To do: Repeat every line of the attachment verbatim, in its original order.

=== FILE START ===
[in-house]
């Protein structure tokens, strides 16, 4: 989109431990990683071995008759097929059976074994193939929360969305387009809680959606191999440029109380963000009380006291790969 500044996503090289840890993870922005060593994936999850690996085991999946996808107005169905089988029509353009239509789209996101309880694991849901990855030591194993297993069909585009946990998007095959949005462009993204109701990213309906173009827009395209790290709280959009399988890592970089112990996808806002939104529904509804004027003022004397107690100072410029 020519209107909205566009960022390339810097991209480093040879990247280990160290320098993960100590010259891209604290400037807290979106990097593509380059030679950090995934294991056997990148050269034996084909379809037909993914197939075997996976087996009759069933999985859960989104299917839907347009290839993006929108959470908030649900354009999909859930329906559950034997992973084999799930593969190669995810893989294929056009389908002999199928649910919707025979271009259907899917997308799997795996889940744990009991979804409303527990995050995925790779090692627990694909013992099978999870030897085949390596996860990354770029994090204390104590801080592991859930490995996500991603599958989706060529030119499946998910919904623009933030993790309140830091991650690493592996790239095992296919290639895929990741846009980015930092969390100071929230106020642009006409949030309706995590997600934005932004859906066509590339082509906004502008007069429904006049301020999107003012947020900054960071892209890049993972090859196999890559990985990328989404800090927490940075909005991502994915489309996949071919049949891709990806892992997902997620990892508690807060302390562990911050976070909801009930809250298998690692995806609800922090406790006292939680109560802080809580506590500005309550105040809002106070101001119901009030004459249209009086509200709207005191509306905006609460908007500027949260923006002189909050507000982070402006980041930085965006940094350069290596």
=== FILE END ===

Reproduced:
[in-house]
């Protein structure tokens, strides 16, 4: 989109431990990683071995008759097929059976074994193939929360969305387009809680959606191999440029109380963000009380006291790969 500044996503090289840890993870922005060593994936999850690996085991999946996808107005169905089988029509353009239509789209996101309880694991849901990855030591194993297993069909585009946990998007095959949005462009993204109701990213309906173009827009395209790290709280959009399988890592970089112990996808806002939104529904509804004027003022004397107690100072410029 020519209107909205566009960022390339810097991209480093040879990247280990160290320098993960100590010259891209604290400037807290979106990097593509380059030679950090995934294991056997990148050269034996084909379809037909993914197939075997996976087996009759069933999985859960989104299917839907347009290839993006929108959470908030649900354009999909859930329906559950034997992973084999799930593969190669995810893989294929056009389908002999199928649910919707025979271009259907899917997308799997795996889940744990009991979804409303527990995050995925790779090692627990694909013992099978999870030897085949390596996860990354770029994090204390104590801080592991859930490995996500991603599958989706060529030119499946998910919904623009933030993790309140830091991650690493592996790239095992296919290639895929990741846009980015930092969390100071929230106020642009006409949030309706995590997600934005932004859906066509590339082509906004502008007069429904006049301020999107003012947020900054960071892209890049993972090859196999890559990985990328989404800090927490940075909005991502994915489309996949071919049949891709990806892992997902997620990892508690807060302390562990911050976070909801009930809250298998690692995806609800922090406790006292939680109560802080809580506590500005309550105040809002106070101001119901009030004459249209009086509200709207005191509306905006609460908007500027949260923006002189909050507000982070402006980041930085965006940094350069290596």